Only search Kamikaze Images

Riding the East Wind
by Otohiko Kaga
translated by Ian Hideo Levy
Kōdansha International, 1999, 518 pages

This historical novel, published originally in Japanese in 1982, features diplomatic intrigue, strong family bonds, and intense wartime suffering. The Association for 100 Japanese Books, an organization that promotes translations of modern Japanese classics, provided funds for this fine English translation.

Ken Kurushima, the son of a senior Japanese diplomat and an American woman, joins the Japanese Army and becomes a test pilot for new fighters. Although he strongly supports the continued development of a high-altitude fighter with a pressurized cabin in order to stop American B-29s, the Army leadership decides to concentrate on production of suicide planes to be used in ramming attacks on B-29s. When Ken departs in a Hayate fighter to meet a B-29 squadron, he says to a friend, "I'm not a Kamikaze. If I attack I'll do it with my guns." However, when he spots a B-29 below him, he dives to make a ramming attack that brings down the American plane.

Real people and events form the basis for this novel. Saburō Kurusu (named Saburō Kurushima in book) served as Japan's special envoy to Washington in a eleventh-hour attempt to conduct peace negotiations with President Roosevelt and Secretary of State Hull. Although most historians depict Kurusu's mission as a tactic to delay and deceive the Americans while the Japanese Navy prepared for an attack, Kaga suggests that Prime Minister Tōjō deceived Kurusu by telling him to try to reach a peaceful settlement while never revealing the plan to attack Pearl Harbor. Just like the novel, in real life Saburō had an American wife named Alice who became a Japanese citizen when the two married.  Saburō and Alice Kurusu had a son named Ryō, who served in the Japanese Army as in an experimental fighter squadron. The original Japanese title of this translated novel is Ikari no nai fune (Ship Without an Anchor), which aptly describes the Kurusu family (and Kurushima family) members as they moved to several diplomatic posts around the world before 1941. The Japanese title also portrays the lives of Alice and her half-American children as they lived in Japan during the war.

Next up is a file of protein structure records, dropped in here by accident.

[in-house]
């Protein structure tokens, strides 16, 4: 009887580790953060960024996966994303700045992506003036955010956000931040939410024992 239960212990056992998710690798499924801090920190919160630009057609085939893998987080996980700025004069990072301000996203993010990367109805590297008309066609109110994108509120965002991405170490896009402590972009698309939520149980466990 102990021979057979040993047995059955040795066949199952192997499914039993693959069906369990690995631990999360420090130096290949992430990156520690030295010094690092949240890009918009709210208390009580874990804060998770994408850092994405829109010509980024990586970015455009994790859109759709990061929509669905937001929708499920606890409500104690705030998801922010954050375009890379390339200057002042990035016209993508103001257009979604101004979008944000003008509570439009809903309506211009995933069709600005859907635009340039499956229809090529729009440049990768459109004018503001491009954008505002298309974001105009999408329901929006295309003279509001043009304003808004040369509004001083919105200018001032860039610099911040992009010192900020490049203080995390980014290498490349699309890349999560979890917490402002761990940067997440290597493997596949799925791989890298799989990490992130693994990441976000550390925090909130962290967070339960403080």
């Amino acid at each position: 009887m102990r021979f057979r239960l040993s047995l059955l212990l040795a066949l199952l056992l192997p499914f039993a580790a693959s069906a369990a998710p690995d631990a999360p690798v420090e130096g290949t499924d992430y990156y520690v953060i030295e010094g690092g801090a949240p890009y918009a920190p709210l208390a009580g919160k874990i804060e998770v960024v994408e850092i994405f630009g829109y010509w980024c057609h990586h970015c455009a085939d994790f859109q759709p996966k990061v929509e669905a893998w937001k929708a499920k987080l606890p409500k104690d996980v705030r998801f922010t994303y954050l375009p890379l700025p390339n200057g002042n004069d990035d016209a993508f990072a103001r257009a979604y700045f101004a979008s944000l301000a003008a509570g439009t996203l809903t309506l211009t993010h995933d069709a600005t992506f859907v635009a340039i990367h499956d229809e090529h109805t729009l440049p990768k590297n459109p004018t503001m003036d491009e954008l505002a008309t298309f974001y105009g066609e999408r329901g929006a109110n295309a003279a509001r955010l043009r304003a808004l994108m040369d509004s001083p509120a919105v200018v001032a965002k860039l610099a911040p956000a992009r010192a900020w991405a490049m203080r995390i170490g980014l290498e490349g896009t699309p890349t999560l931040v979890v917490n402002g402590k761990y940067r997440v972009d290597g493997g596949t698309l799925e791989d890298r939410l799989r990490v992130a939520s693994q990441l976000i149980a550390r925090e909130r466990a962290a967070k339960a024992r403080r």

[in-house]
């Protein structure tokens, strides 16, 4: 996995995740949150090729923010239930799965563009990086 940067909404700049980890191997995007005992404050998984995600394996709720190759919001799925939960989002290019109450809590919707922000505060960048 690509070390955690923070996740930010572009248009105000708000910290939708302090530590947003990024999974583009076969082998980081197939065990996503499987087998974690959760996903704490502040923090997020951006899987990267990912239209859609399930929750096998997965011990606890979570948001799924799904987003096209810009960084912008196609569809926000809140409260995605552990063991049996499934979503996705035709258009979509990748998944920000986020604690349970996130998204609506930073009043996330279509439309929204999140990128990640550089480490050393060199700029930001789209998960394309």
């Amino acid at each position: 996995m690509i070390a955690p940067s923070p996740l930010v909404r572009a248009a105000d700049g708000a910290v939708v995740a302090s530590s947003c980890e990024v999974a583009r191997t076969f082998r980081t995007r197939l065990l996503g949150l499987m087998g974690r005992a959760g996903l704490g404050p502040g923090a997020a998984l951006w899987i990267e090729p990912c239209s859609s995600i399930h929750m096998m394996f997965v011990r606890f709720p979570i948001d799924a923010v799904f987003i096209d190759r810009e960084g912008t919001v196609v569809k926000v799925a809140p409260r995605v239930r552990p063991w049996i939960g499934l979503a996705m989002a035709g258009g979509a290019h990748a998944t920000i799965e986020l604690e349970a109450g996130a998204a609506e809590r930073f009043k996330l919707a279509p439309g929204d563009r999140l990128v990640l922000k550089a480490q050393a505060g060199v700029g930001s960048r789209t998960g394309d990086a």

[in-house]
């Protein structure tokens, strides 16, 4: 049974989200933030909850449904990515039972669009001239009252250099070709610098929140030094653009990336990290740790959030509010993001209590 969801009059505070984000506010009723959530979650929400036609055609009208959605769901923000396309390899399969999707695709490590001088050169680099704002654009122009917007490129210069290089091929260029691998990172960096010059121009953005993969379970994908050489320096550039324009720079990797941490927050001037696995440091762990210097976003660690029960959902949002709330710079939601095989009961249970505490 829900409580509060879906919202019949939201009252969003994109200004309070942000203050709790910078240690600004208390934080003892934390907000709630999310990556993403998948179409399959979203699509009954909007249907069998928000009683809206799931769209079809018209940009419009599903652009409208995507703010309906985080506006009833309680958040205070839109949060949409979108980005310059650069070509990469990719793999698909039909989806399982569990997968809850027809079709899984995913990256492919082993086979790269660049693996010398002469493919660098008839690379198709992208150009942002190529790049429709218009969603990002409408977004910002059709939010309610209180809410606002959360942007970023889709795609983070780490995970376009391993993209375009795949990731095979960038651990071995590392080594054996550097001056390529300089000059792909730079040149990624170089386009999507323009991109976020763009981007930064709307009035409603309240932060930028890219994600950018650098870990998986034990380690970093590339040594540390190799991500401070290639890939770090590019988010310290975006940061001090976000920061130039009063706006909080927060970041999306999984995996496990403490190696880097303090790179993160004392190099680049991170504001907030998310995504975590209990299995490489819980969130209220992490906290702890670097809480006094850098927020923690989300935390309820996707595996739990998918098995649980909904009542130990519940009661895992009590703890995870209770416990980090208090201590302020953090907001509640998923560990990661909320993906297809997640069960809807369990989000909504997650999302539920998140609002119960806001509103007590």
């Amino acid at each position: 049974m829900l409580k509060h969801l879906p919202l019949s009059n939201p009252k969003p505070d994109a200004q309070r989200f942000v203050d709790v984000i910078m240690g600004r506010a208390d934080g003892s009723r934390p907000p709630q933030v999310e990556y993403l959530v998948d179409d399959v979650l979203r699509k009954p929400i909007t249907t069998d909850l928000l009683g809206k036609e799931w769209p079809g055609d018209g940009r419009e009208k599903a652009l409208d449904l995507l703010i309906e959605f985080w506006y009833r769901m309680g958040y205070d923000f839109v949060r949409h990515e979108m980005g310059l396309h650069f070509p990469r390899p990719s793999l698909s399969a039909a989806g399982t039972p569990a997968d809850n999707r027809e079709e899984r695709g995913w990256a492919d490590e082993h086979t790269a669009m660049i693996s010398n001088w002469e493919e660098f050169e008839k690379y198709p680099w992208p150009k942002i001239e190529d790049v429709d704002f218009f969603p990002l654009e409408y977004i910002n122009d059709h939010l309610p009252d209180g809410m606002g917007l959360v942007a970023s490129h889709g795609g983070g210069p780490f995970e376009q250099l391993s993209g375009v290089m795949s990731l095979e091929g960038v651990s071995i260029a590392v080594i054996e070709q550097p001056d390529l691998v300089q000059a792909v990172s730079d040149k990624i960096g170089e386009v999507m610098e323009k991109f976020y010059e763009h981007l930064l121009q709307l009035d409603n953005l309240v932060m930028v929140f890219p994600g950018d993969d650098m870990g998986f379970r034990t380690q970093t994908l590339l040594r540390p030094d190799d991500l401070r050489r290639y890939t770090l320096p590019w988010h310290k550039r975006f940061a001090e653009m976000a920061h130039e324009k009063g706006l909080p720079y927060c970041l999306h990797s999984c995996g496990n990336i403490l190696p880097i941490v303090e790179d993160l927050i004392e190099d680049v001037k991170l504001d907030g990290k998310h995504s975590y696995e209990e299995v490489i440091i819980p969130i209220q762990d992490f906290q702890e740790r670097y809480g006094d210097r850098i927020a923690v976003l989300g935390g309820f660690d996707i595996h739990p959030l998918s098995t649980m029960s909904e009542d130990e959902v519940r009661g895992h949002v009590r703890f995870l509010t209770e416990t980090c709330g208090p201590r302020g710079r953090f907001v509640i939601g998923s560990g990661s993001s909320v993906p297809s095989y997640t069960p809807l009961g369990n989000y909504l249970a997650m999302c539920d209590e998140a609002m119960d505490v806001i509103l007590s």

The author, Otohiko Kaga, became a cadet in the Junior Army Academy as a teenager and saw his hometown Tokyo go up in flames in the last year of World War II. He started his career as a professor of criminal psychology and in his late thirties turned to writing novels. Kaga's works achieved best-selling status in 1979 with The Sentence, an epic novel about Japan's condemned prisoners. Riding the East Wind is his first novel to be translated to English.

This epic novel covers events chronologically from August 1941 to August 1945, with the first half focused on Saburō's diplomatic efforts to stop the war and the second half concentrated on Ken's experiences in the Army. In addition to Saburō, Ken, and Alice as the protagonists, Kaga also carefully develops distinct personalities for another dozen or so minor characters. For example, the journalist Arizumi enthusiastically supports the ultranationalists and Nazis, which sharply contrasts with the tactful, diplomatic approach of his father-in-law Saburō. Kaga skillfully weaves historical events into the plot and accurately presents the harsh conditions faced by Japanese people near the end of the war. Descriptions of near starvation are especially heartbreaking, as many people must barter their household goods just to obtain food to survive.